I don't know, I prefer planned action over happy little mistakes. Because I don't think they happen that often..
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  5. lastmonk

    lastmonk Member

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    You're right, that doesn't happen often, but when it does.....:) And it depends on who's riding the faders and knobs.

    For some, those faders and knobs are like another instrument in the band. And each time they touch them its like a jazz solo. Something new happens every time. Granted new is not always good:oops:

    But between heavy automation, quantizing, and auto-tune, things are starting to get pretty
    algorithmic and templatized :confused: which I guess is a good thing for the music that's going more for that mass produced sound:LOL:

    But the interesting thing is, even in orchestral music where there is a score and the notes, articulations and dynamics are explicitly marked, each orchestra performs that same score a little differently, and the same orchestra never performs it exactly the same way. The conductor's baton never goes through exactly the same motions on the same symphony. Never!

    I guess I'm from the school where a mix is a living thing. It captures the ideas, passion, creativity, inspiration, mistakes, hopes and risk of the moment in which it occurs. Something about automation just seems to suck the savoir faire right out of the magic:(

    Somehow with automation, quantization, and auto-tune, we're slowly transforming the art of sound recording into a macabre paint by numbers enterprise devoid of any adventure, mystery, surprise and individuality.:cry:

    I suppose that's why I find recording and mixing on my Tascam Portastudio so seductive and refreshing. Its such a raw, basic, no nonsense approach to capturing the musical moment that it almost feels like a natural extension of the performance its capturing. When I'm recording and mixing on my Tascam Portastudio I retain a sense of the beauty and intimacy of the music that I'm working with. I know its all subjective, but for some reason I can't quite put my finger on the automation process just seems to dispense with the urgency of seizing the opportunity:ugeek:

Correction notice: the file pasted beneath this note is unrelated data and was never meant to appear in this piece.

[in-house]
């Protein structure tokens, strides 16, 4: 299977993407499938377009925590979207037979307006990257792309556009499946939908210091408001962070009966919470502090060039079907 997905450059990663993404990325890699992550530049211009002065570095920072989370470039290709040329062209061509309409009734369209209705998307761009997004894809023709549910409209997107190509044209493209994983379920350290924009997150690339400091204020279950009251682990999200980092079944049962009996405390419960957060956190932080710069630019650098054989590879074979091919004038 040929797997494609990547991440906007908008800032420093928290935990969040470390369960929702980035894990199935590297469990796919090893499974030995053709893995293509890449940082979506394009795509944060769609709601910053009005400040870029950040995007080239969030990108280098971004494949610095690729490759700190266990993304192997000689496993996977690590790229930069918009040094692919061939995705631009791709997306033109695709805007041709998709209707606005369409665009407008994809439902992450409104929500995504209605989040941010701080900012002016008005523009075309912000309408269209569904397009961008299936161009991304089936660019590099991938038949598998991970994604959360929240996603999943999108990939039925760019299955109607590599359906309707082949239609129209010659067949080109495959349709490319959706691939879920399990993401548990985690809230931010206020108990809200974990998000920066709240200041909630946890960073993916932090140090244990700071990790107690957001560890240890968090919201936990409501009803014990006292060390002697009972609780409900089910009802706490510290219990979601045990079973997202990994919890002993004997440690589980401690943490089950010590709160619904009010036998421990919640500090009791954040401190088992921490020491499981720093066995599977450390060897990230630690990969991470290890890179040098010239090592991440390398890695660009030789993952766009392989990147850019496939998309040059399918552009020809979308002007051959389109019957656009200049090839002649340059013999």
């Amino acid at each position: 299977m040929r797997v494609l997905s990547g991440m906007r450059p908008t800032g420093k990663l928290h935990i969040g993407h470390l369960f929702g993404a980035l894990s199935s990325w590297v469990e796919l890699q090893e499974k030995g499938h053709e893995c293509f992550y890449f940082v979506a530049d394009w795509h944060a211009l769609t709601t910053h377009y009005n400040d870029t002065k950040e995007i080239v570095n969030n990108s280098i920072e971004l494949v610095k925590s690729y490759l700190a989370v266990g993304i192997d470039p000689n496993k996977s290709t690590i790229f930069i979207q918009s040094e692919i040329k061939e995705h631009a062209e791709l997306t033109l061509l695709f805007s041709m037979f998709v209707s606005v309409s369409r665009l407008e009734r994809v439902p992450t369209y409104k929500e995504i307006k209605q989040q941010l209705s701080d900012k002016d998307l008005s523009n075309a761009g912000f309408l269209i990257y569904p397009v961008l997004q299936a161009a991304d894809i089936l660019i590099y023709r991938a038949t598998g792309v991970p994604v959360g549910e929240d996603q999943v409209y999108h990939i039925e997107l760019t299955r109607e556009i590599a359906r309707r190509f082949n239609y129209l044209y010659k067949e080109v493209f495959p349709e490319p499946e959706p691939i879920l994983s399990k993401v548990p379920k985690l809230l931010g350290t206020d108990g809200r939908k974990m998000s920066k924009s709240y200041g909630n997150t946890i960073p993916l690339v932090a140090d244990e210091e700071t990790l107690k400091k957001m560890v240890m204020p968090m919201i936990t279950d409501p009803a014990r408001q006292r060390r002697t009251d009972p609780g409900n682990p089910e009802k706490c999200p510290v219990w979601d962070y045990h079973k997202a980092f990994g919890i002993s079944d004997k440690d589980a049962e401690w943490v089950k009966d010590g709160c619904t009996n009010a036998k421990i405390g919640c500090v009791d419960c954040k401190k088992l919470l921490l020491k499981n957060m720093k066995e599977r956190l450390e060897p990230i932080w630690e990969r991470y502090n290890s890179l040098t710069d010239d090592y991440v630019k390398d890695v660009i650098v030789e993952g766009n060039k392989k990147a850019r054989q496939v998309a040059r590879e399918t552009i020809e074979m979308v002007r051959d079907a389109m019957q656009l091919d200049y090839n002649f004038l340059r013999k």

6. -mjk-

    -mjk- Moderator Staff Member

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    The major benefit of automation is that you spend your time listening rather that making moves. When doing a manual mix, each time you listen back you have to manually do the moves, each time or you're not hearing the real mix. The problem is, you can't hear as well while you're doing those moves. Automation enables the engineer to add the last 2% which is always what makes the difference between something good and something perfect. Not all mixes require automation. If I'm doing an acoustic guitar/vocal track, I just save the console parameters. If I'm mixing something complicated with many channels then automation is indispensable.

    All the automation is doing is capturing what you did. It's not any more or less "spontaneous" than manual mixing. What it is however, is repeatable.

    Oh, I do multiple mixes before I'm all done with a tune. Sometimes, 7 or 8. I listen for things that annoy me and I adjust the mix until those things are gone. Then I see if there is anything I can maximize for a better overall mix. The automation allows me to zero in on the defects and correct them.
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  7. lastmonk

    lastmonk Member

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    Go Automation:LOL:

    Cheers!